Tolstoy was right: It's more fun watching people be miserable. And so we have David Mamet, the American playwright who has brought us the delightful anguish of Oleanna (in which a young woman accuses her professor of sexual harassment) and the stunning treachery of Glengarry Glen Ross (about disreputable realtors plotting against one another). And, most recently, Race, a triptych of short acts about lawyers who consider taking on a controversial rape case involving a billionaire.
That the production of Race now on display at iTheatre Collaborative is a stunner has more to do with some fine performances and coil-tight direction than with the material; Race is not Mamet's strongest script. The typically Mametian setup involves a socially prominent, rich white guy who's been accused of raping a black woman. He's come to a mixed-race law firm, hoping that will gain him some sympathy from a jury, and insisting that the facts of his case and his own celebrity will be enough to prove him innocent. What follows is a lot of cleverly phrased shouting that, like all of Mamet's harangues, asks more questions — about sex, power, and racism — than they answer.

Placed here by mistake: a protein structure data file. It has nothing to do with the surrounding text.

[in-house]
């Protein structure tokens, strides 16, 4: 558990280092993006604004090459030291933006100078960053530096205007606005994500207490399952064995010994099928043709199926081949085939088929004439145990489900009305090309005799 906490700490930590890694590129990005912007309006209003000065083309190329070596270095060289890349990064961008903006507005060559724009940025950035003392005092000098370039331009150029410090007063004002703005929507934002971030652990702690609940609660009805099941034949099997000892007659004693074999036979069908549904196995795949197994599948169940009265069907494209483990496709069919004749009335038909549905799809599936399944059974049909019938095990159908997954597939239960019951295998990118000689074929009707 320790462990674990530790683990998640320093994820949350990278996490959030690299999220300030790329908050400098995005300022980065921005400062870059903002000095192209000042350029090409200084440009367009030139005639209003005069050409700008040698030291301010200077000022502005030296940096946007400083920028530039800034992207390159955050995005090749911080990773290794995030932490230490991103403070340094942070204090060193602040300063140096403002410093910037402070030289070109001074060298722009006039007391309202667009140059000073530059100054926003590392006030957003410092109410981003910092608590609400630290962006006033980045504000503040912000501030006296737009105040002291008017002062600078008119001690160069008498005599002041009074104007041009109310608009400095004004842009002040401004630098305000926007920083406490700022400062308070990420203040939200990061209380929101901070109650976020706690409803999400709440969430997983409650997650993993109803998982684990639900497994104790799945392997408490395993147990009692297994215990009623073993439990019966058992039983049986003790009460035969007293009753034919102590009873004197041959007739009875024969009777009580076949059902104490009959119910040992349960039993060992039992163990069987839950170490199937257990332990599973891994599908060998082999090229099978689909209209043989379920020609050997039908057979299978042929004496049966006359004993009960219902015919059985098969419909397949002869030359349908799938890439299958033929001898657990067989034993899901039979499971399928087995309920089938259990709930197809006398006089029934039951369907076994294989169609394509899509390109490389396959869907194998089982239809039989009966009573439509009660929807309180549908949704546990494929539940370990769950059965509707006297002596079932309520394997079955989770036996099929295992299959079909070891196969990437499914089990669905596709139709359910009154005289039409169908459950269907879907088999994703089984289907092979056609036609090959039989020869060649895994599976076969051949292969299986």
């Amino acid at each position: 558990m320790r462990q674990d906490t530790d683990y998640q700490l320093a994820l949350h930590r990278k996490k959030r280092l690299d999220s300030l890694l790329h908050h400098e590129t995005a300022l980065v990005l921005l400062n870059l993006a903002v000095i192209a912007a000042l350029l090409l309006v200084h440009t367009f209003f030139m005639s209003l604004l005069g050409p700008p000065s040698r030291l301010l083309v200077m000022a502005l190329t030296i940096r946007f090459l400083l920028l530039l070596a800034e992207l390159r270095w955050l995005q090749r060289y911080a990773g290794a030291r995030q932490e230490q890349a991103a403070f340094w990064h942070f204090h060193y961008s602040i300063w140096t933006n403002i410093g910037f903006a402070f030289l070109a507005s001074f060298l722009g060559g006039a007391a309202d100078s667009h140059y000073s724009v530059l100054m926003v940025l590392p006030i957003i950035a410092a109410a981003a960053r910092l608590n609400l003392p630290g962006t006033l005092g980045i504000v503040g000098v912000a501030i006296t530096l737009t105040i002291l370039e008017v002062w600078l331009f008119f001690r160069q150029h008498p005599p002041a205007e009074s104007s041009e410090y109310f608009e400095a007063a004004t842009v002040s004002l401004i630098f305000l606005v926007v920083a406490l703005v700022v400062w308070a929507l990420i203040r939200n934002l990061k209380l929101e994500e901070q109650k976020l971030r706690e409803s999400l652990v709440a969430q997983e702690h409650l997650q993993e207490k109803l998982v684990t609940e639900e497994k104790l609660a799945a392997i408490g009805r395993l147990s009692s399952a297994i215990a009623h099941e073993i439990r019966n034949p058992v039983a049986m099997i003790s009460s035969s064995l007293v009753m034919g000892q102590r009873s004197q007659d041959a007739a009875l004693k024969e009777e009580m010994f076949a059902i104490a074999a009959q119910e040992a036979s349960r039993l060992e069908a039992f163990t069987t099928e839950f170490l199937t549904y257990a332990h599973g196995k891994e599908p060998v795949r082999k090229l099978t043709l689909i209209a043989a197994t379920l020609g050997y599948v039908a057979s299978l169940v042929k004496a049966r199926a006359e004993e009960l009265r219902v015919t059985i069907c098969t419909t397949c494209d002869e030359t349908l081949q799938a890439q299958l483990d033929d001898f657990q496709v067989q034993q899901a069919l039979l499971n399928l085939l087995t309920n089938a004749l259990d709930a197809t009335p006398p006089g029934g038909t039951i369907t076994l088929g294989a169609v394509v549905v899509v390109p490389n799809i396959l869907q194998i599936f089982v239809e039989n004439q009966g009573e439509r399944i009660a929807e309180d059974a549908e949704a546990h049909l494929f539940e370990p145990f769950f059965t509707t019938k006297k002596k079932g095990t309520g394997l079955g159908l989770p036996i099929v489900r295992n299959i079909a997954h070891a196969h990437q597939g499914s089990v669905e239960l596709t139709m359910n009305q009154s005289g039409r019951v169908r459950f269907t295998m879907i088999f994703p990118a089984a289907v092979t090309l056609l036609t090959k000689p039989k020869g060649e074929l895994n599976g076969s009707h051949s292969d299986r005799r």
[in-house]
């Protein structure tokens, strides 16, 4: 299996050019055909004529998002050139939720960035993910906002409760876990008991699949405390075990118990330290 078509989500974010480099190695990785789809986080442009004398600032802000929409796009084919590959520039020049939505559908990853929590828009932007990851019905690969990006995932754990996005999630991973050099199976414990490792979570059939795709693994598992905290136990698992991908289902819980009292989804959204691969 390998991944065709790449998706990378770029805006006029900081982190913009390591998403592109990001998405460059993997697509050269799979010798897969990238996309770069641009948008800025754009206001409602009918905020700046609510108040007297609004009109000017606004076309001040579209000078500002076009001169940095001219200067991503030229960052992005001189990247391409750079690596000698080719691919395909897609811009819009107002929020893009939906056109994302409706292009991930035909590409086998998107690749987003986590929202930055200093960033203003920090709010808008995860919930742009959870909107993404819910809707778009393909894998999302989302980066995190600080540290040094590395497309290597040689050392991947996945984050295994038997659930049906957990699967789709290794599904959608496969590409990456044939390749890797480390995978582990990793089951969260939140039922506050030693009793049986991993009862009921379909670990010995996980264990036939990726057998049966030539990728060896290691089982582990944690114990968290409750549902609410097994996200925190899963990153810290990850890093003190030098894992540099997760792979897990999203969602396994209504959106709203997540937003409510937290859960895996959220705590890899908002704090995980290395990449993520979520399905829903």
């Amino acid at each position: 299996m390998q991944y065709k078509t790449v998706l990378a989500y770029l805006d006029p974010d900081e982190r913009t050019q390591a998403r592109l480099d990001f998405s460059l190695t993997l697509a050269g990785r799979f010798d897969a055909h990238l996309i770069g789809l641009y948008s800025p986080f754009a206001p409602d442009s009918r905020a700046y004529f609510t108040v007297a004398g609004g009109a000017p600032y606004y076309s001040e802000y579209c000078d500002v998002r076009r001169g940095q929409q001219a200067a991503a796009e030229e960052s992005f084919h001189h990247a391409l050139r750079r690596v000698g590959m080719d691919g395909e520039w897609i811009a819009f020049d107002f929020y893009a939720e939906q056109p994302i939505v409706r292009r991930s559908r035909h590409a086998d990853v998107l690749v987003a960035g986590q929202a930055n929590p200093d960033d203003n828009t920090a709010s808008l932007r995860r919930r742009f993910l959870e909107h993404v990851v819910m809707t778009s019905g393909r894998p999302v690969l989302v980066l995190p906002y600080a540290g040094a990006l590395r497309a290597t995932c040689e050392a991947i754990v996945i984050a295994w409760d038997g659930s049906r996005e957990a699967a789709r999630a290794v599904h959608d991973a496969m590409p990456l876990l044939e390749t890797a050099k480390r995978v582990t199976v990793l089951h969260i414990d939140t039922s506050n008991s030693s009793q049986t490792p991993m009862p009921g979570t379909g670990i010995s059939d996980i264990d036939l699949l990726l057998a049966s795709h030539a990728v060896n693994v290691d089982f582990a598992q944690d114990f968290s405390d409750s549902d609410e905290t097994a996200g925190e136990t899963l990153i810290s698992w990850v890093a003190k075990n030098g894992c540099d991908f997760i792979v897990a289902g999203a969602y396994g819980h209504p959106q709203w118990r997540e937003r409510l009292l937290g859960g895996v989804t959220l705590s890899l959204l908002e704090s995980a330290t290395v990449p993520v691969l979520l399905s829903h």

It's always a pleasure to see Mike Traylor take the stage. As an embittered black man and a successful lawyer, he delivers polemic on racism and commentary on the amorality of the legal profession with an amped-up intensity that allows us to simultaneously hate and admire his character. Christopher Haines, who reveals clues to Mamet's mystery story and spouts speeches about the evils of news media, was born to read Mamet aloud. He makes the sputtering epigrams of an angry lawyer positively sing.
Drawing focus from either of these actors is a tall order, and so director Charles St. Clair wisely cast lovely Nicole Belit as a newly recruited young lawyer, the calm in this cacophonous storm. Susan is there to define the battle between male and female, black and white, rich and poor, and — because she is a woman in a David Mamet play — to be smart and terrifying and overwhelmingly attractive. Even merely standing still, listening while her employers reveal their corruption, she exudes intelligence and mystery, and is utterly captivating.
For his part, St. Clair resists the urge to make a play that's really all about dialogue into a joust, and so his actors often stand stock still while shouting monologues and vile profanity. It's a trick that forces us to listen to the desperation of these people, and that allows a fine group of actors to make Mamet's newest play appear more profound than it truly is.